1) Decrease suspensions and increase attendance. 2) Decrease incarceration and increase graduation rates. 3) Decrease the opportunity/achievement gap and increase literacy. One of the first steps at achieving these goals is getting a commitment from the students to standards of the Office of African-American Male Achievement (Watson, 2014).
The Standards of Brotherhood
- Respect for ourselves and each other.
- Keep it 100 (Tell the truth)
- Lift Ups, No Put Downs
- Look out for each other
- Play Hard, but Also Work Hard
- Represent Your Best Self At All Times
- Be On Time
- Be responsible for your own actions
- Build the Brotherhood
- Trust yourself and others in the brotherhood
With these agreements made, the instructors then work on building a family environment in the classroom and across all students in the district. Students refer to one another as “Brother ____” or “king”, terms that reinforce the value that each individual has, and the familial community the program wishes to instill amongst its members. A district leadership council exists amongst the students with representatives from each school, making sure that program ideals and values line up across the different schools. Students attend leadership conferences together, and travel as far as New York City to learn about what it means to be a black man (Brown, 2016). Students also participate in the annual African-American Male Achievement Symposium, where each school’s class showcases what they have learned about black manhood at Oakland’s historic Fox Theater. And the instructor’s serve as much more than just teachers. They act as mentors and vouch for their students, often serving as the intermediaries between their students and the other teachers in the school when issues arise.
In the classroom, the curriculum is structured around studying black history, building self-esteem, and learning professionalism. It’s much more than just academics. Students are also learning life readiness skills. Younger students learn about the narratives and images of historically significant black people. The high school students go even deeper, covering everything from ancient African civilizations to the Civil Rights movement to current issues like Black Lives Matter. But it doesn’t stop here. Students learn skills like how to tie a necktie, dress professionally, or how to present themselves in public. They talk about the struggles that they face on a day-to-day basis as black men, with issues ranging from gun violence in their communities to how to deal with police brutality (Lee, 14). These are issues that most black male students are not often afforded the opportunity to openly discuss, rather it be amongst peers or structured in a classroom. By having an older black male that has experienced similar situations, Manhood Development Program teachers are able to facilitate dialogue that stimulates emotional and mental growth out of black male students that other instructors just would not be able to achieve.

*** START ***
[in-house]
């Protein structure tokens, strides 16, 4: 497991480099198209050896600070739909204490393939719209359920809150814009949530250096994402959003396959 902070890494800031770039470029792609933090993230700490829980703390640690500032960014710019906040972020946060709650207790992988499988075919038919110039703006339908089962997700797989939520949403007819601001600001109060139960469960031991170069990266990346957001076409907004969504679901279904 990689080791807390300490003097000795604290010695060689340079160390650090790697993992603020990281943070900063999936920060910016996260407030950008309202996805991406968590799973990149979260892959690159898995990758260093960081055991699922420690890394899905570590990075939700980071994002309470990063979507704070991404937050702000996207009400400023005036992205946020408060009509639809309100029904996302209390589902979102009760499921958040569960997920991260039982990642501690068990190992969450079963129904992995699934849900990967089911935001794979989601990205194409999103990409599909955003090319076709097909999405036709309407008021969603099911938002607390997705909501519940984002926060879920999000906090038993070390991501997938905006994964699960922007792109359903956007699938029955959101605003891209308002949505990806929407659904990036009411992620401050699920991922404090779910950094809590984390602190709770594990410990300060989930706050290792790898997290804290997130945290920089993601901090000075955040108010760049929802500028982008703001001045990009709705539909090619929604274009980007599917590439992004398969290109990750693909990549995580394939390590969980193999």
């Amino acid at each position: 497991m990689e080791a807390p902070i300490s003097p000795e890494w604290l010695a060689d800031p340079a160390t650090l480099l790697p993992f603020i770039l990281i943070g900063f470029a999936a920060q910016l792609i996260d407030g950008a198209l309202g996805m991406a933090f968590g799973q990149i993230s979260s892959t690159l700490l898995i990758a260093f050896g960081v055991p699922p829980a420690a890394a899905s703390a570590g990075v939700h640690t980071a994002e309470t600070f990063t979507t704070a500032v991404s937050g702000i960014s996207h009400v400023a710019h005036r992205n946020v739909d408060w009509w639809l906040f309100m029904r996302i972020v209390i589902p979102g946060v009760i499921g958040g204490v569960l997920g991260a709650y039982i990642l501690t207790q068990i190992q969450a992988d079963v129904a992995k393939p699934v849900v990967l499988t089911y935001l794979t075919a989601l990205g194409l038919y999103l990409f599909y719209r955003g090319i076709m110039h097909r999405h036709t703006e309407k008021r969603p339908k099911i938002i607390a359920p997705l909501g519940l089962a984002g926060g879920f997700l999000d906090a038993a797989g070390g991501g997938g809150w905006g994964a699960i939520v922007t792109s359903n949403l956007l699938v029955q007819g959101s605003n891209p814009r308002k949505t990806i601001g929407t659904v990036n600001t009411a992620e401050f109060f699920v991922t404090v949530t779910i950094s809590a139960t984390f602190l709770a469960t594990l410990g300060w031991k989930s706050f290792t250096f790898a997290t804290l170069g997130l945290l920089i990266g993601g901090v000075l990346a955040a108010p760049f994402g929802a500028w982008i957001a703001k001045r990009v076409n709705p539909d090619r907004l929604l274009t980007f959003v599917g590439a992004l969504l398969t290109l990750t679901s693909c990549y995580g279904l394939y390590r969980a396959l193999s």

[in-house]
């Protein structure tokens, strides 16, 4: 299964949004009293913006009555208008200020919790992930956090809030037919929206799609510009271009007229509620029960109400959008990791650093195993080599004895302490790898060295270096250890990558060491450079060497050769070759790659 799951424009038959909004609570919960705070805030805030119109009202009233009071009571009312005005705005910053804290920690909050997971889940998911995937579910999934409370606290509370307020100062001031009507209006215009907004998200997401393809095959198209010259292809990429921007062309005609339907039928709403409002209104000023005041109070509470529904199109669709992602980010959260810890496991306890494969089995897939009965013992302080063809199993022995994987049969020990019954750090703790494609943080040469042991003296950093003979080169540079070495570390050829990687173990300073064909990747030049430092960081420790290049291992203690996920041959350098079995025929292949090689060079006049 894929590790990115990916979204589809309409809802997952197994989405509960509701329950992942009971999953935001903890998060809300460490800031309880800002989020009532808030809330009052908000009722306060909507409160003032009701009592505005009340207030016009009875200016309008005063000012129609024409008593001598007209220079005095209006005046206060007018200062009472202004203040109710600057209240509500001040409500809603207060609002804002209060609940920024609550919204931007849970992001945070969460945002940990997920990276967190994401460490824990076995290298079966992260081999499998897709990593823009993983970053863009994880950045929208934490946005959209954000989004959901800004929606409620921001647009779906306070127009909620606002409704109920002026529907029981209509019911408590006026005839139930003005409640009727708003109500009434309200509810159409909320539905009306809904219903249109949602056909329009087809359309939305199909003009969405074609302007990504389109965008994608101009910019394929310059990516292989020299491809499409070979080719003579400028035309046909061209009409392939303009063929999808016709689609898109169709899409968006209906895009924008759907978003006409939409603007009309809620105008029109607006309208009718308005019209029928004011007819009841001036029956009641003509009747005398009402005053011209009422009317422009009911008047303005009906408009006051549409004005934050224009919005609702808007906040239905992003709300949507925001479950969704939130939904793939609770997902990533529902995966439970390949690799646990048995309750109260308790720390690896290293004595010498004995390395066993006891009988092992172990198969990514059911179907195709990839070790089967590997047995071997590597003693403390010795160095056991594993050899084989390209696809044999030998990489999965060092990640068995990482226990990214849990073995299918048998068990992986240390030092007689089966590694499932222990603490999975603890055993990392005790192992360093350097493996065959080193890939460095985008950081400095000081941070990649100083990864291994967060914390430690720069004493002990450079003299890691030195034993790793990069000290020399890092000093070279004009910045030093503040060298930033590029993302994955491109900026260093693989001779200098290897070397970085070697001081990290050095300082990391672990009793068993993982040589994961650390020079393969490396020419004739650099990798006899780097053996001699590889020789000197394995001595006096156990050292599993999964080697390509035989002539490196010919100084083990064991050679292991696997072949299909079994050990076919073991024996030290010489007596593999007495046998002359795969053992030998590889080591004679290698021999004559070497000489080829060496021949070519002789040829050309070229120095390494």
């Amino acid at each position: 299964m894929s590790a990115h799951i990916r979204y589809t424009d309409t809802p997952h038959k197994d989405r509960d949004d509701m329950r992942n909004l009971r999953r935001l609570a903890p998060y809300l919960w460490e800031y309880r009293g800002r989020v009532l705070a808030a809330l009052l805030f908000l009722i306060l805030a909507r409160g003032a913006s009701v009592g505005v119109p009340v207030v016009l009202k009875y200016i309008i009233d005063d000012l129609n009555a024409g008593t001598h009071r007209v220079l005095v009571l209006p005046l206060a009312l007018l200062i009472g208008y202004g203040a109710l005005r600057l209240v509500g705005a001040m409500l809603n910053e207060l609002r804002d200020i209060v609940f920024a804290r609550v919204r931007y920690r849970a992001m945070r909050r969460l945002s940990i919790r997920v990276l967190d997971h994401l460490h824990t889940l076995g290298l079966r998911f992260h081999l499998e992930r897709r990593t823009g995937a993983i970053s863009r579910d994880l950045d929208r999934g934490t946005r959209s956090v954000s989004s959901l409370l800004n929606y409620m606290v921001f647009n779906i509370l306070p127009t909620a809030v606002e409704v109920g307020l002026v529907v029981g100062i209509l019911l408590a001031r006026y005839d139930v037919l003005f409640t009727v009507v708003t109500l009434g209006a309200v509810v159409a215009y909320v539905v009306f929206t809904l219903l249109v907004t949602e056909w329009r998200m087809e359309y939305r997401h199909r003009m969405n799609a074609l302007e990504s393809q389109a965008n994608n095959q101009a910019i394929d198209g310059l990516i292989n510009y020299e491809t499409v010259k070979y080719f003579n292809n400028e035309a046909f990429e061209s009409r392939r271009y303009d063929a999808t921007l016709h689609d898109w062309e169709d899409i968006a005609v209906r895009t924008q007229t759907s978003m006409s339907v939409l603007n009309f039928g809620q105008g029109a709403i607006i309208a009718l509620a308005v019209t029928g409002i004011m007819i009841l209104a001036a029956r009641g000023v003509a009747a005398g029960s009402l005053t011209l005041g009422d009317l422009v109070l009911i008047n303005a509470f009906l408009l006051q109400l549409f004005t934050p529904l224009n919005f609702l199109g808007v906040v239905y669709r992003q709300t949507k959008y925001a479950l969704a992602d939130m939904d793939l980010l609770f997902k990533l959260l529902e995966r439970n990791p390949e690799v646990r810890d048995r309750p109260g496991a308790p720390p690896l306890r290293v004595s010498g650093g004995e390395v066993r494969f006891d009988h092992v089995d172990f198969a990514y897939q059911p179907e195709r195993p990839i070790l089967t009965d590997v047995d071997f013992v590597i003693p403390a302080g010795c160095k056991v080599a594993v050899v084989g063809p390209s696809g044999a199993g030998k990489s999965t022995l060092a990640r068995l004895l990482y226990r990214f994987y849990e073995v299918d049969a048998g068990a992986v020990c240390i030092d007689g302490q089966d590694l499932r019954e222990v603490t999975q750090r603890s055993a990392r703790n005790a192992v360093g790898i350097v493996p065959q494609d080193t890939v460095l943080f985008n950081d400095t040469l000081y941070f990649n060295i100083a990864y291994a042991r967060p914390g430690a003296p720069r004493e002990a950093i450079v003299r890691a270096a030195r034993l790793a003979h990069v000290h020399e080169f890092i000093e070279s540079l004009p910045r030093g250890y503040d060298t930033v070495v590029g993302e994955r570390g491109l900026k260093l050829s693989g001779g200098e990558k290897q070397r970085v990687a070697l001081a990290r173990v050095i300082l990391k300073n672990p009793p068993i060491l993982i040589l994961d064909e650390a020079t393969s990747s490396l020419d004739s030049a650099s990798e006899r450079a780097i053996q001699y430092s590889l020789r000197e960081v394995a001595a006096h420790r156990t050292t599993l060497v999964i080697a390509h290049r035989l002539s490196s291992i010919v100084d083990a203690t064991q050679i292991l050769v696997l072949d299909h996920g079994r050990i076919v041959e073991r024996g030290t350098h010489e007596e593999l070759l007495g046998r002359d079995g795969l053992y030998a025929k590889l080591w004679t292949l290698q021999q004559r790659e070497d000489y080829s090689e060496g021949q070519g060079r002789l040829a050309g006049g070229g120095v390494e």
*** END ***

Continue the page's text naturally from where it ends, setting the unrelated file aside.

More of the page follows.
Now, lets examine some of the statistics of the district since the founding of AAMA and the instillation of the Manhood Development Program. The graduation rate for African-American males increased from 51% in 2011-12 to 61% in 2014-15, a major 10% jump. The number of African-American males on the honor roll rose from 20% in 2013-14 to 32% in 2015-16, a 12% increase. The suspension rate fell from 22% in 2010-11 to 10% in 2014-15, a 12% decline. The chronic absence rate fell from 19.7% in the 2011-2012 school year to 18% in 2013-2014. The number of students in the juvenile justice system fell 40%, from 273 in 2010-11 to 164 in 2014-15 (Wisely, 2016).
Graphs obtained from the OUSD District Data Website
Based on these charts, it is easy to see that since the founding of the Office of African American in 2010, the district’s African-American males are making improvements. To give more statistics, grade point averages are now 25 percent higher for Manhood Development Program students than for Black male students who haven’t taken the course. District-wide, the Black male graduation rate has improved from 42 to 57 percent since the course was introduced. The number of Black male high school seniors who qualify for admission to the University of California (UC) or California State University is 6 percent higher among the Manhood Development Program participants than for non-participants (OUSD, 2017).
And while these metrics on academics, behavior, and attendance are important, there is even more data pertaining to how the Manhood Development Programs have affected students attitudes and approach in school. Look at these statistics. 43% of students report that their teachers respect them versus 77% for the MDP participants. 44% of students report that their other teachers want them to get good grades versus 85% for MDP. 65% of students report that their other teachers expect them to succeed versus 92% for MDP (Watson, 2014). Clearly, the instructors in MDP are having an impact on student’s lives that exceeds just their academic performance.
Why Does It Work?
Representation matters. According to a 2017 study by the IZA Institute of Labor Economics, “exposure to a black teacher during elementary school raises long-run educational attainment for black male students, especially among those from low-income households” In addition, estimates suggest that exposure to a black teacher in primary school cuts high school dropout rates by 39%, and also raises college aspirations along with the probability of taking a college entrance exam (IZA, 2017). In a report on reflections from black teachers, the educator’s experiences in the classroom reflect what research has proven. “Teachers of color bring benefits to classrooms beyond content knowledge and pedagogy. As role models, parental figures, and advocates, they can build relations with students of color that help those students feel connected to their schools. And they are more likely to be able to enhance cultural understanding among white colleagues, teachers, and students”. The report went on to say “Black teachers in our sample, much like in other research, felt they had an easier time building connections with students, especially Black students, because of perceived cultural and experiential similarities. They said this immediate, surface-level connection with many Black students helped those students trust them and feel safe in their care” (Griffin and Tackie, 2016). So, just by having a black male teacher that they can relate to on campus, student’s learning experiences are transformed. The feeling that they have somebody that they can trust and turn to with their issues subsequently affects their viewpoints towards their overall learning experience.